Leading article: Life and death in the shadow of a vile regime

Share
Related Topics

Natural disasters kill people. But how many die is often determined by factors which are not so arbitrary, nor indeed so natural. According to the Burmese authorities, 22,980 people have been confirmed dead in the massive cyclone which hit that country last weekend, and another 42,119 are missing. International aid workers fear the death toll could easily rise to 100,000 and the UN is talking of more than a million people in need of emergency relief. That the figures are so unclear six days after the event is itself a terrible indictment. By this stage a clear picture of the challenge ahead should be emerging. But the wilful delays by the Burmese military in allowing in both disaster management experts and supplies of emergency food, blankets and tents is unforgivable.

More people can die in the first few days after a natural disaster than perish in the event itself. That is because corpses pollute the water supply and spread infectious diseases which worsen by the day. With no shelter, sanitation, clean water contaminated by seawater and not much food, this disaster could turn into a catastrophe. The nature of the response in the first few hours and days is vital.

History shows that whether people live or die is often determined by government policies. In the terrible famines in Bengal in 1943 and in Ethiopia in 1973, and again in 1984, an overall shortage of food was not the problem; what killed people was government policies on movement of people and food stocks – and the workings of the free market – which switched the available food away from poor hungry people to those who could afford it. Millions died.

So too in Burma it is the behaviour of the military dictatorship which will kill people. The isolationist military regime which has terrorised Burma since it seized power in 1962 will not care one jot. Rather it fears what else an influx of outsiders will bring. The relief effort after the 2004 tsunami brought change in Aceh where the massive international presence was one of the factors that persuaded the Indonesian government and rebels to bring their long conflict to an end. Political change came too in Pakistan after large numbers of foreigners were allowed into Kashmir after the earthquake there in 2005.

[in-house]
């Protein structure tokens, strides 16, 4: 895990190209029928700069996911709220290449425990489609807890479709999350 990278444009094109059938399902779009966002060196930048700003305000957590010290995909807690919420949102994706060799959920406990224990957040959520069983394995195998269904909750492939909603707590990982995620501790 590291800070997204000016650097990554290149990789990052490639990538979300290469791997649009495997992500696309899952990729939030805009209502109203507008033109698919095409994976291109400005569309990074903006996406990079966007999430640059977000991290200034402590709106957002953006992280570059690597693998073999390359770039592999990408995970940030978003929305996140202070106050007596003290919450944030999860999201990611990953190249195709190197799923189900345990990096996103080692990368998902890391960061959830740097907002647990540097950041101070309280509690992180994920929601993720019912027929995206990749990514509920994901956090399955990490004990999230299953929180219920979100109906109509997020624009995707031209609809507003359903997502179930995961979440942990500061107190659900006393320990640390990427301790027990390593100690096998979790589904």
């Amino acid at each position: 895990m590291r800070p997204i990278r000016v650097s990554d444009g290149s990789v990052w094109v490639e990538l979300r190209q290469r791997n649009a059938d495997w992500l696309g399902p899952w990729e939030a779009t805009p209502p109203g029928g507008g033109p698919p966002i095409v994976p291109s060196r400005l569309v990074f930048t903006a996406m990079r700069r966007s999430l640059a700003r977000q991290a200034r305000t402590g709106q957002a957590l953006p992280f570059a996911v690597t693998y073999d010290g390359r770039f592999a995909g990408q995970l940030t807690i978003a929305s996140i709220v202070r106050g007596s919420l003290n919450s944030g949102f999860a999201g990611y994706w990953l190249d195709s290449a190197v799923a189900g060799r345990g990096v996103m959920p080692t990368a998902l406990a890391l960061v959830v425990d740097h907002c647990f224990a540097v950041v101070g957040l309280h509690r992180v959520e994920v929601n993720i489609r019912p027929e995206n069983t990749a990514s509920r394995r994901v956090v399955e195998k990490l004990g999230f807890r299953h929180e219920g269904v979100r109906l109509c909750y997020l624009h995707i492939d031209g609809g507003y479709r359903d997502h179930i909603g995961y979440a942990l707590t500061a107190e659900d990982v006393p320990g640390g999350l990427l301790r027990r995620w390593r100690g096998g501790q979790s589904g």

Burma is ripe for change. The baseline condition of its people is miserable and yet they presently receive less aid per head than any of the world's poorest countries. Last year's pro-democracy protests by Buddhist monks were the most serious threat to the military regime for two decades. The last thing the generals now want is an influx of foreign aid officials and journalists to upset the equilibrium just as it is about to hold a controversial referendum on the new constitution it has drafted. Many observers have already condemned that as a sham. Letting in a huge influx of foreigners ahead of the poll could fuel more criticism of their political reforms.

It is no solution to say just dump the food in Rangoon airport and let the military regime distribute it, even ignoring the risk that the Army would siphon it away from those who really need it. Burma lacks the trucks, boats and fuel to get the aid to the people who need it. The troops, so readily in evidence to suppress any pro-democracy demonstrations, have been notable by their absence. They do not have the skills or equipment to rebuild the destroyed roads and bridges. Much of the delta is normally only accessible by boat. An effective relief operation needs people with experience of managing a disaster this big and who know how to keep aid moving. All this the Burmese military regime understands full well. We must hope for the sake of the victims of this disaster, that its leaders, for once, follow the humane course, and allow the aid agencies full access.

React Now

Latest stories from i100
iJobs Job Widget
iJobs General

Opilio Recruitment: QA Automation Engineer

£30k - 38k per year + Benefits: Opilio Recruitment: An award-winning consume...

Opilio Recruitment: UX & Design Specialist

£40k - 45k per year + Benefits: Opilio Recruitment: A fantastic opportunity ...

Opilio Recruitment: Publishing Application Support Analyst